No problems there, I know what it is like to see threads like this on forums. I have tried a lot of the Subaru sites, but next to none of them have a forum
, let alone a useable one.
Also on the under body protection I have heard she is a mere bit of plastic as stock. If we start getting a little more serious with the off tarmacing (won't go so far as to say "off road" just yet in present company) it will certainly be on the upgrade list.
Reply By: Member - Richard - Tuesday, Jan 11, 2005 at 23:16
Tuesday, Jan 11, 2005 at 23:16
Go and look at http://www.offroadsubarus.com/forum/
excellent site with lots of great info for Subarus.
Follow Up By: Toasty - Wednesday, Jan 12, 2005 at 07:48
Wednesday, Jan 12, 2005 at 07:48
Thanks Richard, hadn't found that particular site.
Reply By: DaveNJude - Wednesday, Jan 12, 2005 at 08:22
Wednesday, Jan 12, 2005 at 08:22
Can't comment on the Outback but we bought the latest Forester X 2.5litre Auto for towing a small ~950kg caravan. Had to be an auto for my wife
. Our needs sound the same as yours.
After 25000kms of which about 10000kms has been towing I can say they are a great car. I have got used to the auto, great for manoevering etc and relaxing to drive. Economy is about 11l/100km towing which is reasonable.
I say go for it!!
Follow Up By: Disco200Tdi - Wednesday, Jan 12, 2005 at 10:05
Wednesday, Jan 12, 2005 at 10:05
We also have a forester auto with the 2.5 litre motor. Its nearly 3 years old with 30000 k's. Its not the most powerful car but for light towing it wolud be ok.
This is the wife
's car and the olny towing I have done is to the tip. We have travelled to Kangaroo Island
and back from Melbourne
and it handled dirt roads well and returned about 35 MPG.
The only problem I have found is with tyres scubbing. This seems to be even more accentuated when fully loaded. Have to be regulary rotated to get a decent life out of them.
One more thing is that subaru dealer servicing seems to pricey.
Last service quoted about $800, got our local mechanic to do it for $380 using subaru genuine parts as required.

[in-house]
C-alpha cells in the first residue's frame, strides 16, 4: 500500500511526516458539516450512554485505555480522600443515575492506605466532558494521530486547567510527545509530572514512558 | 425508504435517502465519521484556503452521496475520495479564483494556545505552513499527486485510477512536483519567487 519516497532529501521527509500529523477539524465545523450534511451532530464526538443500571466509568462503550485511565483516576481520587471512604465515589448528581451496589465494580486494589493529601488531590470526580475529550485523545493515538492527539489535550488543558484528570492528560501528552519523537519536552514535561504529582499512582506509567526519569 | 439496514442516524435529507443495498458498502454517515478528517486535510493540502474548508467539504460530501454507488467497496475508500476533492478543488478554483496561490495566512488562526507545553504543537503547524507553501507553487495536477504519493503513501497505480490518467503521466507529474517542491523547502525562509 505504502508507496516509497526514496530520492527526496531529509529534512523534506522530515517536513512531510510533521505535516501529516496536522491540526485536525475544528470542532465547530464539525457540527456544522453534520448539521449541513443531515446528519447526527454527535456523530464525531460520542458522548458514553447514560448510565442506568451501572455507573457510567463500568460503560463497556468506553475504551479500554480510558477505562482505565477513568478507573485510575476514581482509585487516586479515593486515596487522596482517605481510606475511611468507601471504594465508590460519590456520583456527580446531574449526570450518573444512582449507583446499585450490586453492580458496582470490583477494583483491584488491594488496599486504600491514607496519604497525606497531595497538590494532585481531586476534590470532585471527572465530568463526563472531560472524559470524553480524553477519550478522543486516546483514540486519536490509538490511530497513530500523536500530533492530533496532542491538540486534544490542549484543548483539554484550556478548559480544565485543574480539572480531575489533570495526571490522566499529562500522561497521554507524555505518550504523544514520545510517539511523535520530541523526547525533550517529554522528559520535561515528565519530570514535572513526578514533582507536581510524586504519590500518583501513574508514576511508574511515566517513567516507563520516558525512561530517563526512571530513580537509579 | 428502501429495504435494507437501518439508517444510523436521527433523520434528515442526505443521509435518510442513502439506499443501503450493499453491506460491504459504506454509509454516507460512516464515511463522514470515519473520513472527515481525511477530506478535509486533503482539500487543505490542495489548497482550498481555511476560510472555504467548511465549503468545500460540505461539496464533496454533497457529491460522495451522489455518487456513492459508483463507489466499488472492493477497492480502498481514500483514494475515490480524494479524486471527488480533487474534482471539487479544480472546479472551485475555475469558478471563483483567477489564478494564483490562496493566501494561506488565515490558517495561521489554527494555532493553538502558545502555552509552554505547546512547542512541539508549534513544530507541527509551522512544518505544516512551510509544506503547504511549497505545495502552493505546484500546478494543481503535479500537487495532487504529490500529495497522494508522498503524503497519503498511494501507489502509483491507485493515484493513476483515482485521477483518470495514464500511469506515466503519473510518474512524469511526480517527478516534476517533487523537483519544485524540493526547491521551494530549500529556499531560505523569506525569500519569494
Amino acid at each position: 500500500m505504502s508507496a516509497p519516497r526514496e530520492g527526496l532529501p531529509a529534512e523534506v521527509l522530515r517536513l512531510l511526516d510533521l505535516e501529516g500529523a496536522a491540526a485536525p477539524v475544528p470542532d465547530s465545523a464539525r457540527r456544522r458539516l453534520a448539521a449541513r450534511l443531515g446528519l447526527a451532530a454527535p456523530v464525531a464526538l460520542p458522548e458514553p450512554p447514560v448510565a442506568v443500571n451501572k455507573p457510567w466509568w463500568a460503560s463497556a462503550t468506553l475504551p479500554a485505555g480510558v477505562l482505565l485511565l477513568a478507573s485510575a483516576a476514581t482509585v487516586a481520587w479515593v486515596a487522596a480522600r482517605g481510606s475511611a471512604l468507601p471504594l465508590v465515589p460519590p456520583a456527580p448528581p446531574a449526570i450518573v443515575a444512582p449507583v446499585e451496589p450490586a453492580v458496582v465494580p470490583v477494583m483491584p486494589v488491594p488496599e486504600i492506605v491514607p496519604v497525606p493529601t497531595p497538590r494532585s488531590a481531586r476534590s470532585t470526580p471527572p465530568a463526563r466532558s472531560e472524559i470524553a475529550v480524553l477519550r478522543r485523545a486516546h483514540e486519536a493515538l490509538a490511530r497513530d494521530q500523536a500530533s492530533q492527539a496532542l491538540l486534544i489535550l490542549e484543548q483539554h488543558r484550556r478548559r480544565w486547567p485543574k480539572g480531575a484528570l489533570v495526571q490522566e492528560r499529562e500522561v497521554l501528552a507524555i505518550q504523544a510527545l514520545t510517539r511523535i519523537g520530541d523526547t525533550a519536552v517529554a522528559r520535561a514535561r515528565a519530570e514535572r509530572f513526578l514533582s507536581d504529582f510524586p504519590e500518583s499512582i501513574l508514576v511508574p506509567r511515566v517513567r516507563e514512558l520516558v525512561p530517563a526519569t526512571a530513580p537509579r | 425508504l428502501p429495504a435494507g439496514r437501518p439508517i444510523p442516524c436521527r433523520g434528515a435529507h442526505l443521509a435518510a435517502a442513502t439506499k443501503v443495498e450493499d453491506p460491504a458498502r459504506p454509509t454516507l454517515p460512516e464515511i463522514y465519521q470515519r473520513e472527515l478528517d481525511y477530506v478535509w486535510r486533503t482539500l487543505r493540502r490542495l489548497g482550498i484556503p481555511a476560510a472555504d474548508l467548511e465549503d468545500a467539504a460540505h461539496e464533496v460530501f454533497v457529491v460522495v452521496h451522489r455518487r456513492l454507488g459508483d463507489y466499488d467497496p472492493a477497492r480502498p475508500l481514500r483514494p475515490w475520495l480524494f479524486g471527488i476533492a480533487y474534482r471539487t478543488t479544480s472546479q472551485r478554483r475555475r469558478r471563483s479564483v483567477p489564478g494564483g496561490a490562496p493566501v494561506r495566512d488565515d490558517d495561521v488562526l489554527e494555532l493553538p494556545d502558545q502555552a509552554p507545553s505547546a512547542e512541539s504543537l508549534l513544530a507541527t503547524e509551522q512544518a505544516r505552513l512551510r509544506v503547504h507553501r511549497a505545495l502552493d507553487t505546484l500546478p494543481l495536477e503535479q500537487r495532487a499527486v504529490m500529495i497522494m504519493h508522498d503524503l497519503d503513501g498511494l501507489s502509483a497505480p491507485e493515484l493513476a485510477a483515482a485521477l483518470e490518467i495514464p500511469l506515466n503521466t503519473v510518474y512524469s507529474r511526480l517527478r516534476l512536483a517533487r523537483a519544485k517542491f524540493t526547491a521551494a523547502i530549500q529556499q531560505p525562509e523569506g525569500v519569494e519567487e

Follow Up By: Lucky Vic - Thursday, Jan 13, 2005 at 06:55
Thursday, Jan 13, 2005 at 06:55
Gutless though .
Follow Up By: Taize - Friday, Jan 14, 2005 at 14:35
Friday, Jan 14, 2005 at 14:35
I owned a my02 2.5l outback for 3 years and found that it had more than enough power for everything I wanted to do - including towing. The 4 cylinder boxter engine is fantastic and I would purchase an outback again if it fitted my needs. they are a great car to drive and own.
Reply By: Member - Kevin (NSW/ACT) - Wednesday, Jan 12, 2005 at 11:54
Wednesday, Jan 12, 2005 at 11:54
has just traded her 1999 Outback for a 2005 3.0R Outback. Trade in price offered equated to 46% of original purchase price - not bad for a car that will be 6 years old in April. Should get the new car next week.
For all the things you want to do I think it will perform perfectly. Check the ball weight of the camper trailer as the car is rated to only 90kg ball weight without weight distribution hitch (then it is 180kg) - which defeats the purpose of an off-road CT somewhat.
Our campertrailer has a ball weight of 125KG (total weight about 1200 kg) so we won't be towing it with the Outback.
We tried both the 6 cylinder and 4 cylinder variants - the 4 cylinder 2.5i was, in our opinion, no better in performance than our existing 2.5 (which is pretty good) while the 6 cylinder was way ahead in the performance area, plus the 5 speed auto in the 3.0R felt much smoother to us than the 2.5i's 4 speed, and overall the 3.0R seemed quieter on the road. Creature comforts have been refined in the new variants and we felt the 3.0R offered a bit more in this area e.g. audio controls on steering wheel, better trim level.
No matter what the adverts indicate the Outback is only a smooth'ish dirt road vehicle - the front overhang really limit its ability on rougher tracks. I helped build the soft roader test track at the 4WD show at Queanbeyan last year using the Outback as the template vehicle and it performed pretty poorly, very prone to grounding the front plastic skirting where you would least expect it to do so. Well maintained dirt tracks/roads should pose no problem.
We had both become so used to the all wheel drive of the Outback that we were very suprised at the handling of some of the potential replacement vehicles we drove - all of which were front wheel drive only. They weren't bad - but the Subaru felt so much better.